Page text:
Patrick Ricard, the chairman and former chief executive officer of the French alcoholic beverage conglomerate Pernod Ricard, passed away on Friday in the south of France after suffering a heart attack. He was 67 years old.
The son of the Ricard company founder, Paul Ricard, Patrick Ricard’s innovation and keen marketing sense revolutionized the little-known business into the world’s second-largest distiller by sales. Much of the company’s early success was founded on the popularity of the ubiquitous drink his father created in the 1920s—the aniseed-flavored apéritif Ricard, dubbed “the real pastis from Marseille.” The drink raised the company to national prominence, but it was under the direction of his youngest son, Patrick, that it grew exponentially.
A warm man, Ricard claimed to have little choice about joining the family business in 1967 in Marseille. “Papa would have regarded it as a form of betrayal had I not joined Ricard. He was a strong character, and anyway, in those days, you did what you were told,” he said in an interview.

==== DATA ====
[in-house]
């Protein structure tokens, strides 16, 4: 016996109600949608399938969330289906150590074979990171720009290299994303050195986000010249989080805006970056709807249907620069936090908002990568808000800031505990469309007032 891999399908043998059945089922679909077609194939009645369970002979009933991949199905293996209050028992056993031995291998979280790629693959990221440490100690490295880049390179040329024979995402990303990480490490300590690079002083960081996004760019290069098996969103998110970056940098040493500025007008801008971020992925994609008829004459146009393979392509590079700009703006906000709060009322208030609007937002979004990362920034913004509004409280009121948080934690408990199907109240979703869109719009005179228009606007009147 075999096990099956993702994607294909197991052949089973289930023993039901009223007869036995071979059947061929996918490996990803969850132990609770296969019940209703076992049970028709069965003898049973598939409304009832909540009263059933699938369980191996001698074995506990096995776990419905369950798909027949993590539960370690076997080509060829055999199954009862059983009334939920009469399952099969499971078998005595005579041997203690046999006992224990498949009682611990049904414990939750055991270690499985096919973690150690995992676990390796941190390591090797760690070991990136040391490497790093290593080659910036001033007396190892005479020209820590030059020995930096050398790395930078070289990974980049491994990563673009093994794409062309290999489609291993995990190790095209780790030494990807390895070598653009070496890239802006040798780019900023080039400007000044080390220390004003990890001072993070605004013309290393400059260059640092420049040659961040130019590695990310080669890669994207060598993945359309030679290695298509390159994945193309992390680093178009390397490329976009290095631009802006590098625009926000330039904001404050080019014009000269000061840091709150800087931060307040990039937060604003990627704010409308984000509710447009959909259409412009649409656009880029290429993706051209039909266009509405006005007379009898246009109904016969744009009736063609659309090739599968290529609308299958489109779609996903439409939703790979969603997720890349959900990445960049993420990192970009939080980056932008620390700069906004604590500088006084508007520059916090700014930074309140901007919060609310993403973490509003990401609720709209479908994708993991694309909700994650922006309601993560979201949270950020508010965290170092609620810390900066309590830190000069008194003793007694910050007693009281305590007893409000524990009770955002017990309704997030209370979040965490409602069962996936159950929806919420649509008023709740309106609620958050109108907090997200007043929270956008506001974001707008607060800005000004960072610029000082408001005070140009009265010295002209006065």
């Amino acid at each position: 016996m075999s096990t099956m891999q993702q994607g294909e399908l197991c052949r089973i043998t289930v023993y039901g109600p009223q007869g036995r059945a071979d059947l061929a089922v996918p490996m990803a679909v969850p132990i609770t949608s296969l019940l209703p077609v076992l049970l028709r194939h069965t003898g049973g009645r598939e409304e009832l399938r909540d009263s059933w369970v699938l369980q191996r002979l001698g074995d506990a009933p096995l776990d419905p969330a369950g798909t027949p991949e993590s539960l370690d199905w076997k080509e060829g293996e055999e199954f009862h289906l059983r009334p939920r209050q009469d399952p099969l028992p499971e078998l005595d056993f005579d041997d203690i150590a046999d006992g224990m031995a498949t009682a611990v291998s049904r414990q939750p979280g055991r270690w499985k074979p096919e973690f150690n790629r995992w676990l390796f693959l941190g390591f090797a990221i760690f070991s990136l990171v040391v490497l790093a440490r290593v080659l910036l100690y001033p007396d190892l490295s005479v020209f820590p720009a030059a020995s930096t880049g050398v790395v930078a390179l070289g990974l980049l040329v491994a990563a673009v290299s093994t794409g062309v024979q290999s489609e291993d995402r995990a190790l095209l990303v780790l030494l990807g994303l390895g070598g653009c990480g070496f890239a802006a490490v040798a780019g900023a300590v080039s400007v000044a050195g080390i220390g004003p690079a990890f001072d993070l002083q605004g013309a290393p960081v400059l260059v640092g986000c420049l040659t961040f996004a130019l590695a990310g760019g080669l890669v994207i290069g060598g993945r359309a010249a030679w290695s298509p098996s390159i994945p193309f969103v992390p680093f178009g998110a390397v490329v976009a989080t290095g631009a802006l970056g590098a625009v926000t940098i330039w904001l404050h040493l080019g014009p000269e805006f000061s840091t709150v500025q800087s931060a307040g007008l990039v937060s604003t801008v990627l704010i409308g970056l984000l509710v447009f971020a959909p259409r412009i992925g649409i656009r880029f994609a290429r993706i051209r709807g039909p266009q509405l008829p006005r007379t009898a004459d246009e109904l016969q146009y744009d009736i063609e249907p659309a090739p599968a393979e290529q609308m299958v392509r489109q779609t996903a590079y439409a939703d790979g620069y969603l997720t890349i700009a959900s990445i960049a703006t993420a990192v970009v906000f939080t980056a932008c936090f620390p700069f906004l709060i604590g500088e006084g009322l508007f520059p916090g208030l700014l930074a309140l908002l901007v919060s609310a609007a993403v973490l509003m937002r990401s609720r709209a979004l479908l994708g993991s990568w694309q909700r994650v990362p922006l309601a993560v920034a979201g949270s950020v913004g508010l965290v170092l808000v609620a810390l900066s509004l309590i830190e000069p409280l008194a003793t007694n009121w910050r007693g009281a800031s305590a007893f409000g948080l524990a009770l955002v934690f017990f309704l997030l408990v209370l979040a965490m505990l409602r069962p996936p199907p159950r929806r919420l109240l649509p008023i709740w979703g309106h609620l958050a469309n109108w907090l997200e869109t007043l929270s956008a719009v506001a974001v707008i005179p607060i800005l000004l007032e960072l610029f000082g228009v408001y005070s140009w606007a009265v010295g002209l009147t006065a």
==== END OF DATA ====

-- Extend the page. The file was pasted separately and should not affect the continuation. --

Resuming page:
Just a few years after Ricard took his first position, in 1975 the Ricard company merged with Pernod, the rival pastis maker. This major deal was one of many eventual consolidations that Ricard pursued as chairman and CEO of Pernod Ricard—positions he held from 1978–2008. In 2008, Ricard stepped down as CEO but remained chairman. Pierre Pringuet took over the position.
In an effort to further expand Pernod Ricard’s international appeal, Ricard acquired a portfolio of beverage companies from around the world during his tenure: Austin Nicholas/Wild Turkey in the U.S., Ramazzotti in Italy, Irish Distillers in Ireland, Orlando Wines and Wyndham Estate in Australia, and later Seagram in Canada and Allied Domecq in the U.K. in 2005.
Three years later, Ricard carried out his last acquisitions as CEO. He purchased the Swedish group Vin & Sprit, Chivas and Ballantine’s Whiskey, Martell Cognac, Absolut Vodka and Mumm and Perrier-Jouët Champagnes. These purchases solidified the company’s international reach.
Patrick Ricard is survived by his wife and three children. Pierre Moscovici, France’s finance minister, said in a statement that his passing was a “heavy loss for the community of French entrepreneurs.”